It is often said that a gap analysis is the logical entry point into a Payment Card Industry – Data Security Standard (PCI-DSS) compliance project, but in reality this is very seldom the case.
Broadly speaking, businesses are designed with customers and profits in mind, and not to be PCI-DSS compliant. A gap analysis as an entry point into a PCI-DSS compliance project will inevitably reveal a vast array of non-compliance, and creating the undue impression that achieving PCI compliance will, in many cases, be beyond the business’s resources and capability to do so.
So if not a gap analysis as an entry point, then what?
Experience informs us that there are two very helpful steps that, when conducted before the gap analysis, will give a less concerning and more accurate indication of the time-frames, costs and resource implications that the business will need to commit on the journey toward compliance.
The PCI-DSS standard only applies to the subset of the business infrastructure that stores, transmits or processes cardholder data (CHD), as well as any parts of the infrastructure connected to any of the aforementioned systems. Conversely, any parts of the business infrastructure that do not store, or are not connected to a system described above are out of scope and as such the entry point to almost every PCI-DSS project should be an exercise in aggressive scope reduction.
Scanning for and identifying the location of CHD across the business and then asking the right questions and challenging assumptions at the process level will have the effect of significantly reducing the instance of systems that are required to store, transmit or process CHD to the smallest practical footprint. This will in turn will have the effect of decreasing the scope of the cardholder data environment (CDE), thus reducing the aforementioned time-frames, costs and resource implications of the compliance project.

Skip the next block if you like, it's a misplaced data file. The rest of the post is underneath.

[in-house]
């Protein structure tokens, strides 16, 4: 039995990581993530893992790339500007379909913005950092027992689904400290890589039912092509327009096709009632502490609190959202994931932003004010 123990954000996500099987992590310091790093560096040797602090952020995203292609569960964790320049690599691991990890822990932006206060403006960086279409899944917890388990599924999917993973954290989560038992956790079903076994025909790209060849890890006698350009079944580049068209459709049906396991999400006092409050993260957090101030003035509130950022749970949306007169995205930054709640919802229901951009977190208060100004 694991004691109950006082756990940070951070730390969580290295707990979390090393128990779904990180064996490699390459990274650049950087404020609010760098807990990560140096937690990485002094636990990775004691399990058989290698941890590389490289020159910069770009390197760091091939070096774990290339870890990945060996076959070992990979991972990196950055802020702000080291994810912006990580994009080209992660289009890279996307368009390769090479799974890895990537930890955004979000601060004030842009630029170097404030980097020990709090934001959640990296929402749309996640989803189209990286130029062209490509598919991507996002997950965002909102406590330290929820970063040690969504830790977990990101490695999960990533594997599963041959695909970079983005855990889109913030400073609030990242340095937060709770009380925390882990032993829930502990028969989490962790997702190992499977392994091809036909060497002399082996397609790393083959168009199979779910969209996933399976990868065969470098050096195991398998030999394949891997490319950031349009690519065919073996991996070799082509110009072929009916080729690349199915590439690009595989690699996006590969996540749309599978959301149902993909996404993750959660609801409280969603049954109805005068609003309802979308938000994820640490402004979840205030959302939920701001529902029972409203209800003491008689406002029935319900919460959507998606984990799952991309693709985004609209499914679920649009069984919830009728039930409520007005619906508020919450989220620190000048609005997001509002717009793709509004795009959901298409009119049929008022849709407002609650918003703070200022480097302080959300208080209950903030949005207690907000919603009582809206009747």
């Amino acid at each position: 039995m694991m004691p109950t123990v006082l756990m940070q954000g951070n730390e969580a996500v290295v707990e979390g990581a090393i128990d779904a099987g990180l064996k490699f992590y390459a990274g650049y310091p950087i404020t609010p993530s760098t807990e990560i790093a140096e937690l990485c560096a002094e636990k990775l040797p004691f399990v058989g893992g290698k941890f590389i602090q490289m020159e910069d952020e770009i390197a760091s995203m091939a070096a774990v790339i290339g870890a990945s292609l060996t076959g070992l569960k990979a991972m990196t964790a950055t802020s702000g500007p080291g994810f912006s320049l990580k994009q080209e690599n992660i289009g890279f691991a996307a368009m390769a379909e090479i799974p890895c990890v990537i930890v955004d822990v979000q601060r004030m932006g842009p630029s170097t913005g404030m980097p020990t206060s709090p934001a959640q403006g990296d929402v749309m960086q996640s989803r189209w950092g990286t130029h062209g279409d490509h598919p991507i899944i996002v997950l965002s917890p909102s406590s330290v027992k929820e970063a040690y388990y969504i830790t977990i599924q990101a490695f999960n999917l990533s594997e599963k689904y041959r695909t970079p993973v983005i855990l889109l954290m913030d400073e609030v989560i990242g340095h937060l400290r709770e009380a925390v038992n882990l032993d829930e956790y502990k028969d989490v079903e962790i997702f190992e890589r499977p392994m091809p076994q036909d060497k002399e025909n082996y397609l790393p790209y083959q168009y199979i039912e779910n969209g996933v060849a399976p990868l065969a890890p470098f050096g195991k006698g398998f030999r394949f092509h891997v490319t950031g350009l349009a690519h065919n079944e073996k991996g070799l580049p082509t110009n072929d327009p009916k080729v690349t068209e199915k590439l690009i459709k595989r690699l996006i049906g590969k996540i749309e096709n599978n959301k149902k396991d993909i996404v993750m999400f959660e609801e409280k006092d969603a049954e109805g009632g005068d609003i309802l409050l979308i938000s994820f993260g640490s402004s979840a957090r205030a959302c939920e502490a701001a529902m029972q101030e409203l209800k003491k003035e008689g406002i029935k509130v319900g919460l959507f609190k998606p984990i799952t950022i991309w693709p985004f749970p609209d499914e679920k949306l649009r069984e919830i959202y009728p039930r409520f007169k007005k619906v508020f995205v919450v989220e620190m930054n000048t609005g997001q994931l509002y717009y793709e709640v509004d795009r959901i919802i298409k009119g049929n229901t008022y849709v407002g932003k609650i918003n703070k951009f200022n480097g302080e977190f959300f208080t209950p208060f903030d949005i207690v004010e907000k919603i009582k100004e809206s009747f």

Once the scope of the CDE has been reduced to the smallest practical footprint, the business can now sensibly consider how it wishes to achieve compliance – outsource vs in-source, prioritised approach vs point to point encryption (P2PE) etc. – and the pros and cons of each have to be evaluated. An options analysis should be conducted by an experienced and independent QSA at this point to put the business in a position to make a properly informed decision about how best to proceed, free of biased advice from hardware vendors looking to make a sale et al.
With the scope reduced and some key decisions under the belt, a Gap Analysis can now be performed to get the true (and drastically reduced) snapshot of what their PCI compliance journey will entail.